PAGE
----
Farmers chief financial officer Michael Power said he believed the company received its low grade because it chose not to take part in the survey. Trelise Cooper also said this was the reason behind her F grading.

"Farmers operates all of its business in an ethical manner and is committed to improving social, ethical and environmental standards throughout its supply chain and in all aspects of its operations," Power said.

But Hart said: "Farmers ... choose not to engage in the research and they also make very minimal public disclosures, which means we are unable to find out any information about what is going on in their supply chains."

A worker in a garment factory in Narayanganj, near Dhaka, in Bangladesh. Photo / Getty Images
A worker in a garment factory in Narayanganj, near Dhaka, in Bangladesh. Photo / Getty Images

The Herald has approached 3 Wise Men, Baby City and Merric, which all received a F grading, for comment. It also contacted World, Hunting & Fishing NZ and Kate Sylvester, which received D grades, for comment.

Kate Sylvester was unable to answer the Herald's questions but said it had chosen not to participate in the research and therefore got a "poor score".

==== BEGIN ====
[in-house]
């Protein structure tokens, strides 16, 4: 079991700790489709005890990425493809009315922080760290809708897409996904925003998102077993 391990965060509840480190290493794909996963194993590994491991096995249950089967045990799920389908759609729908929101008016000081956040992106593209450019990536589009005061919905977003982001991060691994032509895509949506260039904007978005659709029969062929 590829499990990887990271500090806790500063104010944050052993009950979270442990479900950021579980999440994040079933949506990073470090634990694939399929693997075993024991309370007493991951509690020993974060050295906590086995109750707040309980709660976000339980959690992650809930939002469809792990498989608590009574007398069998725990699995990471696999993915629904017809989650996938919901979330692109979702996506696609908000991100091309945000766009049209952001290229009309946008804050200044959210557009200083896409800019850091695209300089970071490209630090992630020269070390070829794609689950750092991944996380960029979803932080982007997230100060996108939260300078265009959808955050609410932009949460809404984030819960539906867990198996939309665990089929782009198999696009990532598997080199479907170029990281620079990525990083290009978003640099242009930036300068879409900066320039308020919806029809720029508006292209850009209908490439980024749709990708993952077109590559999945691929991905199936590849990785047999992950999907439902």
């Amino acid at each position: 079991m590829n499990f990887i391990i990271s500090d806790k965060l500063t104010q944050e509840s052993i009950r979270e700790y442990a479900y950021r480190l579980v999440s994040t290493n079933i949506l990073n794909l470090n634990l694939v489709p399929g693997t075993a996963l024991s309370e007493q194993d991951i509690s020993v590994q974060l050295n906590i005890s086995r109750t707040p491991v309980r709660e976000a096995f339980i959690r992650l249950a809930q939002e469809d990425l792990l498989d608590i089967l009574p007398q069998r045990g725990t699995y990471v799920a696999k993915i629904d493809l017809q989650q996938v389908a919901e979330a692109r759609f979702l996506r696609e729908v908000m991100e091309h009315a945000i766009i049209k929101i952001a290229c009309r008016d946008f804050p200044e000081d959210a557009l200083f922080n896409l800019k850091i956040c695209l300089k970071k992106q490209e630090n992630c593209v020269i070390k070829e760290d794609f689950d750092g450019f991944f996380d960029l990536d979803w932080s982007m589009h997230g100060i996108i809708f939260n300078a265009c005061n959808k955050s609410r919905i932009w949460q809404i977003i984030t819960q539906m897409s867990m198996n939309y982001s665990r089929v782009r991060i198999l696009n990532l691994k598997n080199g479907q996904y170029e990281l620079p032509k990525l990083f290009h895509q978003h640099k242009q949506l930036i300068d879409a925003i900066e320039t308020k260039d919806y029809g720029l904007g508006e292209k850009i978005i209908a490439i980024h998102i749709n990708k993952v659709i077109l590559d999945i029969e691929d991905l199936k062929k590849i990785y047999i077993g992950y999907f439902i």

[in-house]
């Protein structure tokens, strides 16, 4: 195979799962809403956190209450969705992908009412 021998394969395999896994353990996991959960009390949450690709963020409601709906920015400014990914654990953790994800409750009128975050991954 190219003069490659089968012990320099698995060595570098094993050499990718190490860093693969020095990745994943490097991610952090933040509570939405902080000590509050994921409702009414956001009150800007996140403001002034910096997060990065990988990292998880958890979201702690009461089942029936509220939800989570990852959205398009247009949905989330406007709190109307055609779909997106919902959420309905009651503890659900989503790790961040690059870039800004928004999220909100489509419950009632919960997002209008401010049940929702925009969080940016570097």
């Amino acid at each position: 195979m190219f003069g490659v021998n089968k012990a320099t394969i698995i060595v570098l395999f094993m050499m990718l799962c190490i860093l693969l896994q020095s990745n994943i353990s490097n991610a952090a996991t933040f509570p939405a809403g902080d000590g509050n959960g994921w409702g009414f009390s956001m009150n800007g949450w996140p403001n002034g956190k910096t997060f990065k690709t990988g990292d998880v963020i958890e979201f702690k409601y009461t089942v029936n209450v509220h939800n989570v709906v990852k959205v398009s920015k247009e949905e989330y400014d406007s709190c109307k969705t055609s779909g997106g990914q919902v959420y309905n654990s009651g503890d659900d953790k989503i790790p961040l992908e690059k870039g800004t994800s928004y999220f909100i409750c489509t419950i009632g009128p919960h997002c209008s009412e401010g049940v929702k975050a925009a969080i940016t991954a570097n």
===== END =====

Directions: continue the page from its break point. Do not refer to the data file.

"Whilst this survey goes towards creating a positive, broad brushstrokes framework for responsible practice, we feel it has limitations for small, boutique fashion businesses."

Kate Sylvester said it was instead working on Mindful Fashion New Zealand, an initiative it co-founded to support the local garment industry.

A representative of T&T said the retailer did not participate in the research conducted by Tearfund and that it was satisfied its suppliers operated in an ethical manner and in accordance with stricter European standards.

"T&T supports the objective of ethical supply chains, but does not agree with the form of the Tearfund survey which has allocated a negative grade without any evidence that T&T is not operating an ethical supply chain," it said.

"T&T is extremely proud of its business practices and the contribution it has made in New Zealand for many decades."

Rising among the ranks

Nature Baby was recognised as the highest performing new company to be part of the research.

Co-founder Georgia Faull said the company was proud of the result. "Being one of the smallest companies in the survey and being scored highly reflects what we have been doing and focusing on for the last 20 years.

New Zealand's largest retailer, The Warehouse, scored a B- grade this year, up from last year's C rating.